Andrew Denton is a very prominent high profile personality who is very passionate about voluntary euthanasia because of what he went through with his father. Just about everyone has a story of a family member being affected by these issues and its easy to understand why you get such a polar difference in people’s views. Anyone who has gone through a close family relative suffering with an incurable illness will usually fall in favour of this legislation provided its got the appropriate safety net around it to ensure that you are not going to have things happening that result in someone dying unnecessarily.
I’m in favour of assisted dying legislation. I’ve been through this with my own family and acted for people over the years and been involved with families where this has happened. I just think that if the legislation is carefully thought through, covers all the bases in relation to making sure that no one does this irrationally or without careful thought, where it’s a definite case of that the medical condition is going to catch up with them, I don’t see any problem with it.
Legal issues around euthanasia laws
Insofar as the legal issues are concerned, there may be some issues in relation to anything that is done wrongfully but by definition, the legislation changes that because it pretty much gives the stamp of approval legally to someone doing it. There could be issues in relation to inheritance law. Sometimes if you are involved in the deliberate death of someone it can come against you in
terms of inheriting from that person who you have had something to do with their death. But overall I don’t see that there are any great legal issues that deal with it and if there are it’s usually dealt with in the legislation.
Planning your end-of-life care
Appoint an Enduring Guardian
Guardians appointed through Enduring Guardian (EG) and Enduring Power of Attorney documents (EPOA) and Administrators appointed by Queensland Civil and Administrative Tribunal. Administrators and/or Guardians make personal, health, medical and financial decisions on the behalf of a person who has lost capacity. A person of any age can lose capacity with a mental illness, brain injury, dementia or other disease. A Guardian can make health and welfare decisions for a person, including consenting to medical treatment on your behalf, but only if are unable to make those decisions yourself. Attwood Marshall Lawyer can help you to appoint an Enduring Guardian.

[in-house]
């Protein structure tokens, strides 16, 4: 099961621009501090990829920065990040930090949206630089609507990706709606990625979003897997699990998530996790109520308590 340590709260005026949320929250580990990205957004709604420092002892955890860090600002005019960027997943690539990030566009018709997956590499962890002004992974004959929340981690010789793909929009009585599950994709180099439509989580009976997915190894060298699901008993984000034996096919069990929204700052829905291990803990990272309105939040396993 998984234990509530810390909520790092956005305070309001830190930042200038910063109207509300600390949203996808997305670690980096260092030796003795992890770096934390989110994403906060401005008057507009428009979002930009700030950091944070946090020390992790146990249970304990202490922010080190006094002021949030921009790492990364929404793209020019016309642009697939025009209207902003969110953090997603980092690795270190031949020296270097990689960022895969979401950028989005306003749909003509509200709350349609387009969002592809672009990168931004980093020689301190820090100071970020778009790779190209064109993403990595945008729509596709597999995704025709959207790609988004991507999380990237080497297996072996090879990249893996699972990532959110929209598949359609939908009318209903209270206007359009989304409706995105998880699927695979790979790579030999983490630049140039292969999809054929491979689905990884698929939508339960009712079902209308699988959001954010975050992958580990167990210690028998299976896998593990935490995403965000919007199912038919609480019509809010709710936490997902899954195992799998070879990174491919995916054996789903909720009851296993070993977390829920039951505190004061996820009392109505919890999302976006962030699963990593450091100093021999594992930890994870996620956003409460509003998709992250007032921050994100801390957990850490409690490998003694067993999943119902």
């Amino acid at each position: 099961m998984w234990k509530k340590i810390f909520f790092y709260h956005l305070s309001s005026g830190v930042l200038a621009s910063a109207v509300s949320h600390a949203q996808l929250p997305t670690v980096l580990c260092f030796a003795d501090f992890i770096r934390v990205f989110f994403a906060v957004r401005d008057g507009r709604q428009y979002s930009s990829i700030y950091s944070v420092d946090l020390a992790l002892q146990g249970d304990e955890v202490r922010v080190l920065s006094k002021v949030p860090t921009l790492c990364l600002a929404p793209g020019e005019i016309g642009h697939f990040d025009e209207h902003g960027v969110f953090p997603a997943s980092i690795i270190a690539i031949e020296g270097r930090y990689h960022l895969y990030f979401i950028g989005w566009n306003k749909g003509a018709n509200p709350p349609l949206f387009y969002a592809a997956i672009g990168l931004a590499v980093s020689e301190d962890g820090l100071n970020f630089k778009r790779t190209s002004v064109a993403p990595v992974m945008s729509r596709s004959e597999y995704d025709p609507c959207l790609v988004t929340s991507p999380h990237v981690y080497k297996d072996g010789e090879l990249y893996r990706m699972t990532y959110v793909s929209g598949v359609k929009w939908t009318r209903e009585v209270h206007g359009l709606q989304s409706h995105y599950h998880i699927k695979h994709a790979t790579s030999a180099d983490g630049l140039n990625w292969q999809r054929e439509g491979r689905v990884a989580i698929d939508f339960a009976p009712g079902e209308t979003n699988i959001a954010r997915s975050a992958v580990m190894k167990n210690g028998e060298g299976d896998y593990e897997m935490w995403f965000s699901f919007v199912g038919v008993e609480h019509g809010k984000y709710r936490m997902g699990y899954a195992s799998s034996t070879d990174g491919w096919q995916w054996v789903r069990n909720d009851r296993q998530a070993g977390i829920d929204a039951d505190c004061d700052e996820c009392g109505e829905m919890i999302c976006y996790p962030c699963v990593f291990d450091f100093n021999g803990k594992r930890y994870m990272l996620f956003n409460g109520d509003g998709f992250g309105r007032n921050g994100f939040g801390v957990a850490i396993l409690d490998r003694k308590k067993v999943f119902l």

Advance Health Directive in QLD
An Advanced Health Directive is applicable in QLD a document that states your wishes or directions regarding your future health care for various medical conditions and it comes into effect only if you are unable to make your own decisions. You may wish your directive to apply at any time when you are unable to decide for yourself, or you may want it to apply only if you are terminally ill.
A good example of this is where someone does not wish to have certain treatment due to strong opinion on the subject or religious beliefs (certain religions forbid blood transfusions). You can specify whether or not you are to be resuscitated in certain circumstances and also give instructions to your family regarding life support and other issue.
Can I request euthanasia in an Advanced Health Care Directive?
The purpose of an Advance Health Directive is to give you confidence that your wishes regarding health care will be carried out if you cannot speak for yourself. However, a request for euthanasia would not be followed, as this would be in breach of the law. Under the Queensland Criminal Code, it is a criminal offence to accelerate the death of a person by an act or omission. It is also an offence to assist another person to commit suicide. It is strongly recommended that you review the document every two years, or if/ when there is a major change in your health status (e.g. if you are diagnosed with a serious illness).
Advanced Care Directive in NSW
Advance care planning requirements differ from state to state and in NSW, an Advanced Care Directive is used to appoint a substitute decision-maker. If you become unable to make decisions about your own health care, a substitute decision-maker will make decisions on your behalf. The substitute decision-maker is the first of the following who is available, willing and able to make decisions from the following list:
1. An enduring guardian(s) appointed by you.
2. A guardian appointed by the New South Wales Civil and Administrative Tribunal to make decisions about your medical treatment.
3. The first of the following (person responsible):
a. Your spouse or partner where there is a close and continuing relationship
b. Your unpaid carer
c. A friend or relative who has a close personal relationship, frequent contact and a personal interest in your welfare.